Ancient Grains

These ‘super grains’ can offer more nutrition and health benefits compared to processed and refined modern grain products. They can often contain a richer source of protein and fibre, vitamins and minerals.

While ancient grains are generally eaten in their whole forms, healthy whole grains need not be exotic. Common, cheaper grain products such as brown rice, wholegrain bread, oats and popcorn, offer the same whole grain goodness.

The best way to ensure you’re getting the full spectrum of nutrients available in nature is to eat a variety of different grain foods.

Gluten Free

Many whole grains are actually gluten free! Whole grains such as amaranth, buckwheat, corn, millet, montina, quinoa, rice, sorghum and teff can also be a useful alternative to gluten-free or wheat-free products.


Amaranth, quinoa and buckwheat are technically not true cereal grains, but are often grouped in with them due to their similar nutrition profile and preparation.

Oil Seeds and legumes

Such as flax, chia, sunflower seeds, soy, chickpeas, are not considered wholegrains, however they are still very nutritious!


Quinoa is a low GI, gluten free grain originally from the South American Andes Mountains. It has an outstanding nutrition profile packed with fibre, B vitamins (riboflavin, thiamine and niacin) which help with energy metabolism in your body, and minerals including magnesium, potassium, iron, calcium, phosphorous and zinc.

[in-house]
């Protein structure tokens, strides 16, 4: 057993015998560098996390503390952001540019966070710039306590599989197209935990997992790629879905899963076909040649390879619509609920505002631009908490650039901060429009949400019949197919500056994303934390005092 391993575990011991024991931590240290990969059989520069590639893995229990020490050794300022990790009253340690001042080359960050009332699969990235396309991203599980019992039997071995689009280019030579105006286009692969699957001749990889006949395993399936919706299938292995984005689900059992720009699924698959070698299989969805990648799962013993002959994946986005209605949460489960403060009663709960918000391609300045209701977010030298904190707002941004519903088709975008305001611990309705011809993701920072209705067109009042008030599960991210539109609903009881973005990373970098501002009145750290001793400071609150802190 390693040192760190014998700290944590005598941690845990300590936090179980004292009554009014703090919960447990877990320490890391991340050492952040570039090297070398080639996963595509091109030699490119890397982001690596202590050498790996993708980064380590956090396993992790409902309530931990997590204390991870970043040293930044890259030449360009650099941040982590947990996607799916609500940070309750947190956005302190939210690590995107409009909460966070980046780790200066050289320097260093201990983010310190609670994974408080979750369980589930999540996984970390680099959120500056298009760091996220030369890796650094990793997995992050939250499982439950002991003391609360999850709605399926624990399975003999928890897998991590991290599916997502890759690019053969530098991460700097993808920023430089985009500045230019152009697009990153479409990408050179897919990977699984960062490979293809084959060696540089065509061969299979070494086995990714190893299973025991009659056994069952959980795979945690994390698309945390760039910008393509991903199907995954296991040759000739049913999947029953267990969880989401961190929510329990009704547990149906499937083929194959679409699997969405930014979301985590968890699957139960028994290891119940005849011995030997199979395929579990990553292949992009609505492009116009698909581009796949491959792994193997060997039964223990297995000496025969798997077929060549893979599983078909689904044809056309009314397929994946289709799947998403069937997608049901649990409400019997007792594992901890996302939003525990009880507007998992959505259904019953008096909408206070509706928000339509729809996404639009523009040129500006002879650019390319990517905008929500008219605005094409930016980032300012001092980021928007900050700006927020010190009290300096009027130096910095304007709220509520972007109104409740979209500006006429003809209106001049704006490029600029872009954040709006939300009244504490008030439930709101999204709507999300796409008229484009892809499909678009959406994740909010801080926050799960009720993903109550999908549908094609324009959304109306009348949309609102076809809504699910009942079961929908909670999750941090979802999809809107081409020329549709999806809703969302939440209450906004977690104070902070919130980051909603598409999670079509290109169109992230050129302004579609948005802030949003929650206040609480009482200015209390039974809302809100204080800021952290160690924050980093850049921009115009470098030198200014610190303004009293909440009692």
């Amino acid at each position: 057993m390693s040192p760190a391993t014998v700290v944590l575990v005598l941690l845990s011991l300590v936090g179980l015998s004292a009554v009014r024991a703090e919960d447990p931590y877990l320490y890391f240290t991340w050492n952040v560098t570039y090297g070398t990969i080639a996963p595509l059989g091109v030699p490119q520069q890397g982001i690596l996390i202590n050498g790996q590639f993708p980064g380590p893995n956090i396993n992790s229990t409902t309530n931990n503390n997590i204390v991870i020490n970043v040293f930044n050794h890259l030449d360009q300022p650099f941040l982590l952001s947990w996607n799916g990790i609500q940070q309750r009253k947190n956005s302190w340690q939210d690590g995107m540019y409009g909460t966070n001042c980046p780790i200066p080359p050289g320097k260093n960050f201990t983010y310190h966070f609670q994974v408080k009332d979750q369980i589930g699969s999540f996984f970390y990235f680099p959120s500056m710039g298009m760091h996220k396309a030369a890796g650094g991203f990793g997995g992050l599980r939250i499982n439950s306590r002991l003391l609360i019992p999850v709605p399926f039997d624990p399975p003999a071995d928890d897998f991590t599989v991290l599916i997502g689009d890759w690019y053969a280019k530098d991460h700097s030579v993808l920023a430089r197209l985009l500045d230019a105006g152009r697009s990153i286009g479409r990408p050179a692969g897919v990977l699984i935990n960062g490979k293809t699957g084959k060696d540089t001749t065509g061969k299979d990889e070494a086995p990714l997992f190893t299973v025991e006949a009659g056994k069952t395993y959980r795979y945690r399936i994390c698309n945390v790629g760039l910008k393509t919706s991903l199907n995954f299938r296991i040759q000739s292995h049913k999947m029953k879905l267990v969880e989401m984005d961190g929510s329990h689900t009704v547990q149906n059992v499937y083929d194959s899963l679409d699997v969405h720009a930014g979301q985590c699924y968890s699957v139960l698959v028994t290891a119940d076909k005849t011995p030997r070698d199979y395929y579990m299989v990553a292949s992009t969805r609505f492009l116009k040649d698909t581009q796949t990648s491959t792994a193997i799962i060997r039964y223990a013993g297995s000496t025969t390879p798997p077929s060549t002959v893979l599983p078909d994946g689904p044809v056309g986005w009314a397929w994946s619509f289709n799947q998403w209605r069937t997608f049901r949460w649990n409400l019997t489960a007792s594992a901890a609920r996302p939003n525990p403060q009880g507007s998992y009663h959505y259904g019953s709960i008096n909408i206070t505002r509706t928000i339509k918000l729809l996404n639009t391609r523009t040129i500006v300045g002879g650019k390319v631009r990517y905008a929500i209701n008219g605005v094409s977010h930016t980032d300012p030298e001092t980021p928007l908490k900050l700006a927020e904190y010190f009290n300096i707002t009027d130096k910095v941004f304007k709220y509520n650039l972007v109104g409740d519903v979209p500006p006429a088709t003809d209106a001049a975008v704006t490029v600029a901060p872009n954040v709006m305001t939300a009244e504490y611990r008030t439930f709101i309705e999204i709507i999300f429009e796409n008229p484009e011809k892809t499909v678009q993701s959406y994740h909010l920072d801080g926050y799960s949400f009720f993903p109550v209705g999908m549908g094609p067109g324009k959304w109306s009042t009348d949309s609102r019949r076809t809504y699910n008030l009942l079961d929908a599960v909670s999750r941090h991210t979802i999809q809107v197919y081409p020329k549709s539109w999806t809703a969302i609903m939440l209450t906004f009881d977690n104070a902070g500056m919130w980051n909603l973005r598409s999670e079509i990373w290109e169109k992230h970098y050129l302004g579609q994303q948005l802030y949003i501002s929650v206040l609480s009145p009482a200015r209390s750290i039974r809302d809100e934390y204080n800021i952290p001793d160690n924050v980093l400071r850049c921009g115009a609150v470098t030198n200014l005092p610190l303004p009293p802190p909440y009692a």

Quinoa is a complete protein, with all nine essential amino acids, which can assist in hormone production, boost immunity and improve muscle quality.


Amaranth is a gluten- and wheat-free South American grain that is high in protein and amino acids, vitamin C, iron and calcium.


Millet is a small, whole grain that has been used as a staple food in Asian and African countries for many years.

Millet has been associated with protection against cardiovascular disease, type 2 diabetes, stomach ulcers and some types of cancer.

Millet is gluten-free and cholesterol-free, a source of protein and fibre and has a very low sodium content.

Spelt is an ancient grain that was commonly eaten in medieval times.

Spelt is high in fibre and iron, and is a source of protein, manganese, zinc and iron.


Farro, also known as emmer, is a wheat grain that was originally used in ancient Egyptian bread making.

Farro is packed full of nutrients including fibre, protein, niacin and zinc.


Kamut is a large grain, believed to have originated in Egypt or Asia.

Kamut is high in protein and amino acids, as well as essential fatty acids. It is also a good source of B vitamins (thiamin, niacin, folate, riboflavin, vitamin B6), vitamin E, phosphorus, zinc and magnesium.

Teff is a tiny grain made from the seed of an Ethiopian grass. It is gluten-free and full of nutrients including protein, manganese, calcium, fibre, thiamine and iron.

Oats are low GI, full of soluble fibre and provide an array of nutrients including B